The formation of the eurozone a decade ago inaugurated a short-lived period of easy credit. This easy credit was made available by banks in more affluent European countries, such as Germany and France, to the citizens and governments of less affluent countries on the periphery. From the point of view of countries on the receiving end of these loans, easy credit fueled a period of prosperity that, as we know from the experience of other countries, such as the United States, might not have been possible at a time of growing economic inequality. The creditors, by contrast, underestimated the risks inherent in doing business within a eurozone that was not economically and technologically homogeneous. 

As has often happened in the last few decades around the world, an external shock is often enough to turn unrealistic euphoria into extreme pessimism, giving rise in the process to debt crises that reverberate across the global economy. Thus it was that the financial crisis triggered three years ago by the subprime loans fiasco has over time come to threaten the very survival of the eurozone. 

When the European debt crisis first surfaced in Greece, the first response of the mainstream media in the United States and Europe alike was to attribute it to the “profligacy” of Greeks and the defective political culture that allegedly fueled it. In addition to misrepresenting the manifestation of a broader systemic problem as a “national” one, this interpretation is giving rise to new divisions within Europe, as the citizens of the so-called PIGS (Portugal, Ireland/Italy, Greece and Spain) have in effect been racialized and treated as the convenient scapegoats for a crisis flowing from the structural imbalances inherent in the neoliberal architecture of the eurozone project. 

This racialization provides ideological cover for the brutal assault on the living conditions, pension and labor rights not just of Greeks but of working people across the European periphery. Being at the forefront of the crisis, Greece exemplifies the inability of these policies to address the debt problem. By leading to the collapse of internal demand, the closing of thousands of small businesses, skyrocketing unemployment and the further weakening of a banking sector at the brink of bankruptcy, austerity policies that seek to reduce deficits by cutting spending fail because they simultaneously lead to a collapse of tax revenues. 

In this context, workers and citizens across Europe are proving more perceptive than their political and economic leaders. Social and class conflict across Europe is escalating as political and economic elites insist on a self-defeating strategy that has not contained the crisis to the periphery but has led it to spread, deepen and knock at the door of the largest eurozone countries, including Spain, Italy and, increasingly, France and Germany. 

At the same time, however, the risk of losing the benefits coming from the eurozone has forced European political elites to take some incremental steps to address the crisis. Being too little and too late, these measures have not prevented the crisis from deepening. And as the crisis grows, so do the fractures within the European capitalist elites. One of the central issues under debate has been whether the European Central Bank should play a greater role in supporting countries in trouble by lending to them directly and functioning, like most central banks, including the U.S. Federal Reserve, as a lender of last resort. 

The ECB has up to this point tried to stabilize the borrowing costs of countries in trouble by buying these countries’ bonds in the open market, but it is not allowed to lend to countries directly. This proscription, which contrasts with private banks’ easy access to low-interest loans from the ECB, is one example of tailoring the eurozone project around the needs of European financial capital. Germany is opposed to the ECB adopting a less restrictive policy stance, but as the crisis spreads to the core of the eurozone, it finds itself increasingly isolated. Germany has also been opposed adopting Eurobonds, which could ease the market pressure on the most vulnerable countries, preferring to postpone any such talk until even more draconian fiscal restrictions on eurozone countries make austerity permanent.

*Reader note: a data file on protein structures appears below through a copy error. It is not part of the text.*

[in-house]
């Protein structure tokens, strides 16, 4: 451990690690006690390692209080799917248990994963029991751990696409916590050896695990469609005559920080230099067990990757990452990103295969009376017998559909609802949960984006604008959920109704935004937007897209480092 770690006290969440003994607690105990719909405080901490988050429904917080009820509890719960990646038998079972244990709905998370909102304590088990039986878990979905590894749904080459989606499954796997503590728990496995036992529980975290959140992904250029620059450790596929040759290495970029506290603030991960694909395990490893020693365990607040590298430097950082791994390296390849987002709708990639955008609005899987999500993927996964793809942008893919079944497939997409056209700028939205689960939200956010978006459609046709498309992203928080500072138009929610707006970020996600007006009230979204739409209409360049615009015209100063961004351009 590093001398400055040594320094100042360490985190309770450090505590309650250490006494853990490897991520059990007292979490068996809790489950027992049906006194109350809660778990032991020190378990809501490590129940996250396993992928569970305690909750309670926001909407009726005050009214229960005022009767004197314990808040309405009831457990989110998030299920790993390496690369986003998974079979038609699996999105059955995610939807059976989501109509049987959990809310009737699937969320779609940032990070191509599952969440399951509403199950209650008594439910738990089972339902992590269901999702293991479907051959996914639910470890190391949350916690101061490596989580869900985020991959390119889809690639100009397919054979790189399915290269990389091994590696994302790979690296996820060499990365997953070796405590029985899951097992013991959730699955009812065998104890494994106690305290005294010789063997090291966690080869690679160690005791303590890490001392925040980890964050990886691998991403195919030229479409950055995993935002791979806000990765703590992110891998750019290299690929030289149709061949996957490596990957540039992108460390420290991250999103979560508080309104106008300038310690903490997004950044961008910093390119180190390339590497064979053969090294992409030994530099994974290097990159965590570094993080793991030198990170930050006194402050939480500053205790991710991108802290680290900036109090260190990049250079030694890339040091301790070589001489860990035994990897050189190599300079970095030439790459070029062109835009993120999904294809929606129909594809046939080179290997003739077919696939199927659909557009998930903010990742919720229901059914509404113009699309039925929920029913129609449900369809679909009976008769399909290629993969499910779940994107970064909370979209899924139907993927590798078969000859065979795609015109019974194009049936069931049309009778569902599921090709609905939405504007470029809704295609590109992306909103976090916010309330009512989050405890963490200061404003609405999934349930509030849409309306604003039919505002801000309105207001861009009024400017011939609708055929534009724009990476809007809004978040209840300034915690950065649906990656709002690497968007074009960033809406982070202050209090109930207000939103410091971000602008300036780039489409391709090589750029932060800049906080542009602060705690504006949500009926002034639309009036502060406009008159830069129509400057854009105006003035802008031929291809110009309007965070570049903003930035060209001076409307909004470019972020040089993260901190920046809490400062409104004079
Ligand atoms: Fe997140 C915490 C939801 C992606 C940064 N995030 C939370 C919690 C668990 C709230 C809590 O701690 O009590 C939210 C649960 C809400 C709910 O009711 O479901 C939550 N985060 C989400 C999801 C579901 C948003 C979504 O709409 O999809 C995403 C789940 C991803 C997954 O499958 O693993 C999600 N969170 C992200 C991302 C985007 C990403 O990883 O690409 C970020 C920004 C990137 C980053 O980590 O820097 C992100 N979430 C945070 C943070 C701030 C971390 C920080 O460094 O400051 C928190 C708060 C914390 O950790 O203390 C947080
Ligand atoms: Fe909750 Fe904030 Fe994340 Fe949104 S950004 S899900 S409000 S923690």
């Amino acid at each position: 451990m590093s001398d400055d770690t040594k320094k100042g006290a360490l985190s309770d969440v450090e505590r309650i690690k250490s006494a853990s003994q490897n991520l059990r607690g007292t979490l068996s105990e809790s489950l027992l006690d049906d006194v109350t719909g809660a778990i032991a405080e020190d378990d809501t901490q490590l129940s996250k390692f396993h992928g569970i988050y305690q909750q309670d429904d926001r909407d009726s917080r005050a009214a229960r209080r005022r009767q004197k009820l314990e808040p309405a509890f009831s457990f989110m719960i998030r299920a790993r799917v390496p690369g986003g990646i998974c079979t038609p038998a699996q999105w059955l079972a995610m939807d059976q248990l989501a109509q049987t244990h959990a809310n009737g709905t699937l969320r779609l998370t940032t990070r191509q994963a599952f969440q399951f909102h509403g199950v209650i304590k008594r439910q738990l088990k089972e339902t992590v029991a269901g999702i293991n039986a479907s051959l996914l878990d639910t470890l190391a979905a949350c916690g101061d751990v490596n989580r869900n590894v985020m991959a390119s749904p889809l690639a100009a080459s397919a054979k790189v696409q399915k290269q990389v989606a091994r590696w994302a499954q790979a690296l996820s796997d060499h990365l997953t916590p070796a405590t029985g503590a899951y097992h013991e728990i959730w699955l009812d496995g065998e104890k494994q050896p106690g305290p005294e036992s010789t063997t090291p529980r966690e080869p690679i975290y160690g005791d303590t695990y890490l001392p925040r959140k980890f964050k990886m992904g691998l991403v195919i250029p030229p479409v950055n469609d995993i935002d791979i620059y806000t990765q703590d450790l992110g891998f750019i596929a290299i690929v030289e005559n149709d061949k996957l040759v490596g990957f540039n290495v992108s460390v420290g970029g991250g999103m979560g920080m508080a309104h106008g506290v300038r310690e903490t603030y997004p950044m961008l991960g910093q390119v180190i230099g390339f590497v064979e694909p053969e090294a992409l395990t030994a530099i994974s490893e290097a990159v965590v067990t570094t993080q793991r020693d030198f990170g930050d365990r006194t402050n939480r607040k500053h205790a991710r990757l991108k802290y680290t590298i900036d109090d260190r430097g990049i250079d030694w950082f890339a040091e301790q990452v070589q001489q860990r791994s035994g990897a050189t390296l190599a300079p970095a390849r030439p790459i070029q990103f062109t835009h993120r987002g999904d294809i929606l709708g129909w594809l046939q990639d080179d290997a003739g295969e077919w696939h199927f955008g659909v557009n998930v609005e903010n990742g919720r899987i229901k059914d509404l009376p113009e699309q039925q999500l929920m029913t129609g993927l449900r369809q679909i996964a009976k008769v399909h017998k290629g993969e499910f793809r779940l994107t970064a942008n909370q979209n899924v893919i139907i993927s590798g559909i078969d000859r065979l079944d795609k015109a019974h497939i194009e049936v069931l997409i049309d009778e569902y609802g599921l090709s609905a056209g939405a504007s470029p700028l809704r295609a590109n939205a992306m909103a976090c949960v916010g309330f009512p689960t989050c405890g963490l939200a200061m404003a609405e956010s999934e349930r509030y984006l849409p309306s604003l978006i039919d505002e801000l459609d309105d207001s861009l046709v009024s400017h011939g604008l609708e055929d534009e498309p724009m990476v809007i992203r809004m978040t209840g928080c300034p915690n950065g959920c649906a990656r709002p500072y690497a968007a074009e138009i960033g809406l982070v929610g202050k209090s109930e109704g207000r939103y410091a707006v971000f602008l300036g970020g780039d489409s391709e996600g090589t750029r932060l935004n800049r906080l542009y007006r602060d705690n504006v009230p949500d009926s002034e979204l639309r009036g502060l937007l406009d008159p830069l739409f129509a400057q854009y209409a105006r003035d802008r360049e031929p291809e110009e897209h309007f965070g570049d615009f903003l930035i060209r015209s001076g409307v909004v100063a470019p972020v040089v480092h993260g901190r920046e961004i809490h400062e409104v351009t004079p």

Meanwhile, Germany and other countries of the European core have profited from the crisis, since, until recently, the investors who fled the bond markets of the countries on the European periphery turned to safer alternatives, such as German and Dutch bonds. 

This development has reduced the core countries’ interest rates, saving them tens of billions of euros. In addition, the interest rates such core countries earn on the loans that formed part of the rescue packages extended to countries like Greece, Ireland and Portugal exceed the interest rates they themselves have to pay, thus further adding to the benefits the “rescuers” reap from the rescue operation. In a typical ideological maneuver, the true beneficiary of the rescue operation appears as a benefactor, while the citizens in the periphery who are losing everything to keep servicing their countries’ debt appear as leeches supposedly living off the largesse of German and Northern European taxpayers. 

Needless to say, this maneuver leaves the other great beneficiaries of the rescue operation — the French, German and European banks holding European sovereign debt — out of the picture, thus making large parts of the rescue packages available for the continued support of zombie banks. To add insult to injury, a banker is now Greece’s new prime minister, inaugurating a new trend of unelected technocrats favored by European capital presiding over the bleeding of their countries. Thus, the evolving eurozone crisis brings to the surface the long-standing contradiction between capitalism and democracy. As European elites’ inept attempt to defend the former threatens to sink the eurozone, it falls on ordinary European citizens and workers to defend the latter by taking to the streets and escalating their resistance against a European capitalist class that has long abandoned the pretense of presiding over a social model that lends capitalism a human face. 

Costas Panayotakis is a professor of sociology at New York City College of Technology/CUNY. He is the author of Remaking Scarcity: From Capitalist Inefficiency to Economic Democracy.